ARKHOLME, with Cawood, a chapelry, in the parish of Melling, hundred of Lonsdale south of the Sands, N. division of the county of Lancaster, 10 miles (N. E.) from Lancaster, on the road to KirkbyLonsdale; containing 407 inhabitants. This place is mentioned in the Domesday survey. Roger de Monte Begon gave to the Cluniac priory of Thetford the wood called "Cainueda;" and in the reign of Edward I. Geoffrey de Nevill obtained the grant of a market and fair to be held in the township. It comprises 2756 acres, whereof 2466 are meadow and pasture, 160 arable, and 130 waste, forest, &c.; the surface is generally level, being part of the vale of the Lune, which river flows beautifully in this vicinity. Stone for building is quarried, and the population are employed in agriculture and the manufacture of baskets and other articles of osier-work, several osier-beds being found along the river. The living is a perpetual curacy, with a net income of £65, and a house; patron, the Vicar of Melling. The church is an ancient plain structure, with a belltower. A school is supported by subscription. Behind the church is a tumulus.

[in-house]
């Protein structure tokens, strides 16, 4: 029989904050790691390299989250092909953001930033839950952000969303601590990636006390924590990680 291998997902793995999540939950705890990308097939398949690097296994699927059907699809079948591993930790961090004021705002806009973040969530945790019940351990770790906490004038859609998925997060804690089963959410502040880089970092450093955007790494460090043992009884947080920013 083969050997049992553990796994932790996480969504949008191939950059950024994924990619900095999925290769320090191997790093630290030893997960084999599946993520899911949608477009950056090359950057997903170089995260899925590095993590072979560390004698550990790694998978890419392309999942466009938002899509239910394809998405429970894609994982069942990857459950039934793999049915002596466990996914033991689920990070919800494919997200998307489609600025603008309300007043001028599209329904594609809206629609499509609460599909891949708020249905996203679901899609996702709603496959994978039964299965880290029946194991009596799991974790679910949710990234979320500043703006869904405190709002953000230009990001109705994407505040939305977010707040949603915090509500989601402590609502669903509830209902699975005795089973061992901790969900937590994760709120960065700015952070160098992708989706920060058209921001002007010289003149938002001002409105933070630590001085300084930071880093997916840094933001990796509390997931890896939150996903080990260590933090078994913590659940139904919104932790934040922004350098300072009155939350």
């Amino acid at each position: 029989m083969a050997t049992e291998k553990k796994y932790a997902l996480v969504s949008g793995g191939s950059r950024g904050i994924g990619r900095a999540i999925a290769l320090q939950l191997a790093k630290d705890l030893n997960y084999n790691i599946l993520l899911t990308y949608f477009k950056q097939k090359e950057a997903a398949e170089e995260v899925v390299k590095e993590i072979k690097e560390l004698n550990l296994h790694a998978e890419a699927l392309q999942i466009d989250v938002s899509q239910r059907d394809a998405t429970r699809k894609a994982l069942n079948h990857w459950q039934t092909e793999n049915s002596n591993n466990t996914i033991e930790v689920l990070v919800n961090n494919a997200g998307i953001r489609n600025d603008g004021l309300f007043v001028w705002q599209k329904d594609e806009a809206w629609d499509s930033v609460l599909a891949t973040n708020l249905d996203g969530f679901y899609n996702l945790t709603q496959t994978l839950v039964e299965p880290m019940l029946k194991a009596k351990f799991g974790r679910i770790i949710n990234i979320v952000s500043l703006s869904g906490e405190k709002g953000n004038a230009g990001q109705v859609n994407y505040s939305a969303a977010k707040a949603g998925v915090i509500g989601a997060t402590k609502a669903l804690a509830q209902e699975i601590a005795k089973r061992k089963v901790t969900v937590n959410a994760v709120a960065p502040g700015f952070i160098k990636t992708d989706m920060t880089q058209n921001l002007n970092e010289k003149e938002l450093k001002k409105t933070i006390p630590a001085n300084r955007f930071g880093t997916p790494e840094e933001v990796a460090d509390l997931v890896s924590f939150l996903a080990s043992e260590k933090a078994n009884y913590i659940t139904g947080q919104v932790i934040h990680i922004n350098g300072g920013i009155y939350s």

From: ''A Topographical Dictionary of England'' by Samuel Lewis (1848), pp. 69-73. URL: http://www.british-history.ac.uk/report.aspx?compid=50759 Date accessed: 25 June 2010.
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